Fandom: Life on Mars
Word Count: 1590 words.
Notes: Thank you to bakednudel for beta-reading this for me. This is gen and there aren't really any spoilers for the second series.
A breeze whipped up the chill night air. Sam folded his arms across his chest, drawing his heat within himself, until he was a tight ball of frustration.
“I don’t have to be here,” he said quietly, his words tempered by the truth that he was. He looked up at the front of the house, the cracked paint of the door and the crumbling mortar between the bricks.
“I don’t have to wipe my arse, but it’s for the best that I do,” Gene replied.
Sam turned away. There was a knot at the back of his neck, tense and constricting, mocking him with its existence. It was a constant reminder that he was uptight, stress-laden, on edge. For a brief moment his mind wandered to mental imagery of Maya straddling his back and stretching over him as her fingers rubbed circles into his skin, erasing a day’s worth of worries in five minutes of care and attention.
“Sam.” Gene’s voice cut into his reverie. He could tell by the tone that it wasn’t the first time he had said his name.
“Are you --- are you happy? With the job-like?”
Sam snapped his head around and fixed Gene with a stare. Gene was looking away, gazing off into the distance, nothing in his stance indicating that he might be waiting for an answer.
“I guess it could be worse.”
“That’s a no, then,” Gene said, and he nodded. Confirmation.
“What am I supposed to be happy about? You’ve said yourself, it’s a thankless task.”
Silence stretched between them. Sam concentrated on the lights reflected off the damp, glistening asphalt. He breathed in the musk scent of tobbaco and rotting leaves. He tried to return to his memory, but he had been taken out of that world completely.
Sam was aware of Gene starting to pace with a swagger, hands tucked neatly into coat pockets, head resting deep into his shoulders. He examined his own hands, smoothing fingertips over short nails. He took a look at the Cortina and momentarily wondered why they weren’t sitting in the warmth as they waited.
“Sometimes I’m happy,” Sam said, voice contemplative and head tilted to the side. He huffed out a sigh. “Maybe not happy, but – I don’t know – I feel successful.”
Gene made a sound of assent at the back of his throat, a low animalistic growl.
“Are you?” Sam paused, scrambling for another way to phrase his question, but failing. “Happy?”
Gene stopped pacing. The streetlight glinted off his eyes as he looked at Sam from beneath furrowed brows. “Don’t think about it much.”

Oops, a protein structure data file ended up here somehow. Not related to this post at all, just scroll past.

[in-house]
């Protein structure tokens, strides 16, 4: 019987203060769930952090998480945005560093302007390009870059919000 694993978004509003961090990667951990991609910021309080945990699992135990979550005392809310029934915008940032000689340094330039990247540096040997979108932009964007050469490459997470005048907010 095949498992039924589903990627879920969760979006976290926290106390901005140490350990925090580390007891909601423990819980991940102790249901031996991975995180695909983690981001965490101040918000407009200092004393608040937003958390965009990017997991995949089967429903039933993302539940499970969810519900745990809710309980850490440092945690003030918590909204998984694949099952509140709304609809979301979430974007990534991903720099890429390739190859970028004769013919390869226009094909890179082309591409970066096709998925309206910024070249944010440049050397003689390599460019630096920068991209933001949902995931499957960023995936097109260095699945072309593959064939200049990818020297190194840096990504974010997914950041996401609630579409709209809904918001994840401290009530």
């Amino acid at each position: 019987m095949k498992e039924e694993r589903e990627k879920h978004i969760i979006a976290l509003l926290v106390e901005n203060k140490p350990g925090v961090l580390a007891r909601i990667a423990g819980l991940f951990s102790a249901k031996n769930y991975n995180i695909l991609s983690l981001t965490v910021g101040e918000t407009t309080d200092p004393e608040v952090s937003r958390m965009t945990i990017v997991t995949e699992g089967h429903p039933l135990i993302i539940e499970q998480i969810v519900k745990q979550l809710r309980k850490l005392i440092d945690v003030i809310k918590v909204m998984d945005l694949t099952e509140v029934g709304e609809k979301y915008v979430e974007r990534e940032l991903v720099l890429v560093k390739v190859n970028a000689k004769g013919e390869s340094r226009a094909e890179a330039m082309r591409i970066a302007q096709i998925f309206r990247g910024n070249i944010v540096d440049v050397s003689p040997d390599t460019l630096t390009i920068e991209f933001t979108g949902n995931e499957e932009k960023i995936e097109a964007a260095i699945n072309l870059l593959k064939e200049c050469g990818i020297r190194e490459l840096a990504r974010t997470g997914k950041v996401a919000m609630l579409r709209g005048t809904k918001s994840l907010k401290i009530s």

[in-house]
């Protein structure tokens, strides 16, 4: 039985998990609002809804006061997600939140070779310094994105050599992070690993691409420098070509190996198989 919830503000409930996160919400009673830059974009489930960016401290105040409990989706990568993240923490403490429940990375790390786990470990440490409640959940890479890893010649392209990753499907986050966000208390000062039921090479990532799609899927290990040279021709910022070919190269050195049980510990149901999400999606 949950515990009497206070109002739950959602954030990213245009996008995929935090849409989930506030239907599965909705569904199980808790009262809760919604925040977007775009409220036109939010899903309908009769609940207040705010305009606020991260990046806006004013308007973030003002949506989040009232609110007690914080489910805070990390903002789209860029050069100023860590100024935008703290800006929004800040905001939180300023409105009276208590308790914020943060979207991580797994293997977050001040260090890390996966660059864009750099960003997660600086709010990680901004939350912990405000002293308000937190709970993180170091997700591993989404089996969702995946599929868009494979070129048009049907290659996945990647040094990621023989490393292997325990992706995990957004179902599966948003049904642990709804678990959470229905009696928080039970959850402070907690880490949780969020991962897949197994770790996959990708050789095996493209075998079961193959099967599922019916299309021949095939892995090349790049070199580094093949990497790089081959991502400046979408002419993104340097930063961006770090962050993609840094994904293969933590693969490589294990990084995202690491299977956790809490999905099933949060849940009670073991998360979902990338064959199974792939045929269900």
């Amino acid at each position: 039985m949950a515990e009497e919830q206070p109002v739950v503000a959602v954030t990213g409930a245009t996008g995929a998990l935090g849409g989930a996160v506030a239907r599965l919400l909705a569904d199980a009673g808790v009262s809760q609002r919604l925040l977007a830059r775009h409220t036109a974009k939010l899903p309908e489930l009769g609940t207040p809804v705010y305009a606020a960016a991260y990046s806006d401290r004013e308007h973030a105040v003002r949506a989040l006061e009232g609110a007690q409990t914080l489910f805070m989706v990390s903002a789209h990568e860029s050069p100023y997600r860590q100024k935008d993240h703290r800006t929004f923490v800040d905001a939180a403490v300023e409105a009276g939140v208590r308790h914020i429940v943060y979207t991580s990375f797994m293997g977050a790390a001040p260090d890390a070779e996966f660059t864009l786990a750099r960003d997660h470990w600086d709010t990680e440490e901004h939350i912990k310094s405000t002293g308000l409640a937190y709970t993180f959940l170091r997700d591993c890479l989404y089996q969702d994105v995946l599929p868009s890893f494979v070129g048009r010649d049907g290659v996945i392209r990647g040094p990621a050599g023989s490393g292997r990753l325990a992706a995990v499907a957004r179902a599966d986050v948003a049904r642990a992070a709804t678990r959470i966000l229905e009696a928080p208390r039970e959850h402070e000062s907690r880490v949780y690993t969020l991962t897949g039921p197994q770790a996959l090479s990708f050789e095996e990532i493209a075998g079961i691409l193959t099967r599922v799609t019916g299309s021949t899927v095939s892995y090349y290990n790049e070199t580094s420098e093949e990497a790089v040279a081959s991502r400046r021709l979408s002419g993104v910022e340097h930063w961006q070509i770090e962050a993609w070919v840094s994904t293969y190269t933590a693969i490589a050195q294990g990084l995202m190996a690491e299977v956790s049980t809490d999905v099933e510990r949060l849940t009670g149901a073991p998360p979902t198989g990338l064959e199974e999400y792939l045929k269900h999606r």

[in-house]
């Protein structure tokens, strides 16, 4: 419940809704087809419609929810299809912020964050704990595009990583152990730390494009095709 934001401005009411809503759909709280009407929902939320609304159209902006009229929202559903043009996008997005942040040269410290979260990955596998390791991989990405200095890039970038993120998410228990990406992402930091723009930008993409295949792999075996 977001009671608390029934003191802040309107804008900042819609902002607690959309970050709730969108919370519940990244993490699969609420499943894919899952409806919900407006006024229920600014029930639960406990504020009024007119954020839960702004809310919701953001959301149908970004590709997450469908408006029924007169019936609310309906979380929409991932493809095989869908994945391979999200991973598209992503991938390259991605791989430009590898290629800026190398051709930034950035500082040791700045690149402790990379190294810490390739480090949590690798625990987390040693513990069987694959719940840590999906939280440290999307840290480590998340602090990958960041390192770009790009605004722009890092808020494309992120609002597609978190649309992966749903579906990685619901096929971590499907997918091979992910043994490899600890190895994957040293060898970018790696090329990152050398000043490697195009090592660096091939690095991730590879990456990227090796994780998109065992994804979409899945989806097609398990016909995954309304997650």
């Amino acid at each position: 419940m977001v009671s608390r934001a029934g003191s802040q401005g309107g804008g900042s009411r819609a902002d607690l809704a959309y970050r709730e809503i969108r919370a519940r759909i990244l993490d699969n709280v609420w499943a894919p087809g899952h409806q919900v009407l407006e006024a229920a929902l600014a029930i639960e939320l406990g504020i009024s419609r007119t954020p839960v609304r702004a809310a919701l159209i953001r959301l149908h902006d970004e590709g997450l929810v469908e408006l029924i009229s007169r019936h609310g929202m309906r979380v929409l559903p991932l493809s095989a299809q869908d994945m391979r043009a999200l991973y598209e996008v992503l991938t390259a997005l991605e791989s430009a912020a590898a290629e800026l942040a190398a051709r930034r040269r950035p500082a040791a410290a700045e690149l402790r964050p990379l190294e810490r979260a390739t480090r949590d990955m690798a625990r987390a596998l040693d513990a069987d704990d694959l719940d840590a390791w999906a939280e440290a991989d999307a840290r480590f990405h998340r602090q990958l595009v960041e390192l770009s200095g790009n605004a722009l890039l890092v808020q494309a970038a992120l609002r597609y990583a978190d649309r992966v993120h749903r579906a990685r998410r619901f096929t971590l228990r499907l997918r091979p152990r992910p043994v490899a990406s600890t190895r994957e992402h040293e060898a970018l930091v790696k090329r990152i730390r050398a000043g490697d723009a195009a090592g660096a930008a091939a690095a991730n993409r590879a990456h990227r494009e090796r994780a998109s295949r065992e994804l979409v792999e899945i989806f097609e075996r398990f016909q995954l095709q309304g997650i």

Sam wanted to ask him why he asked in the first place, but he wouldn’t. He lifted his arm and looked at his watch instead.
“They should be here already, shouldn’t they?”
Gene exhaled deeply in reply, his breath spiralling upwards in arcs of mist. Sam watched it, matching the action, remembering how he had thought he was a dragon as a child. Sam felt a tightness in his chest which indicated he was going to laugh, but he buried the inclination. Gene already thought he was certifiable. Laughing maniacally whilst at a potential crime scene was only going to support the belief.
Sam flicked his head back towards the house and said what he had already said once. “I think it’s probably what it looks like.”
“Do you know what I think?” Gene asked. It was in most ways a rhetorical question.
Sam quirked his eyebrow. “Yes.”
“I think it’s murder. Angry ex-boyfriend, or disgruntled co-worker.”
“We’ll just have to do a thorough investigation to find out,” Sam said quietly.
There was the sound of engines at the end of the street and four cars arrived. Chris and Ray climbed out of the closest car and wandered over. Chris looked bleary-eyed, his hair in disarray. Ray had already brought a cigarette to his lips. Gene moved away from them and began co-ordinating the other officers and forensics. He projected his voice. It punctuated the night.
“How’d you get here so quick?” Chris asked, blowing into his hands and rubbing them together. He looked at Sam expectantly, expecting more than Sam would offer him.
“Gene was driving me home from the pub and it came over on the radio. We assessed the situation and waited for you. You took your time.”
“I’d already gone home and to bed by the time I got the call,” Chris said, with an obvious downturn of his mouth which showed he wished he was still there.
“I was with Wilma,” Ray added.
“How’s the origami?”
Ray shrugged. “She’s taught me how to make a ballerina.”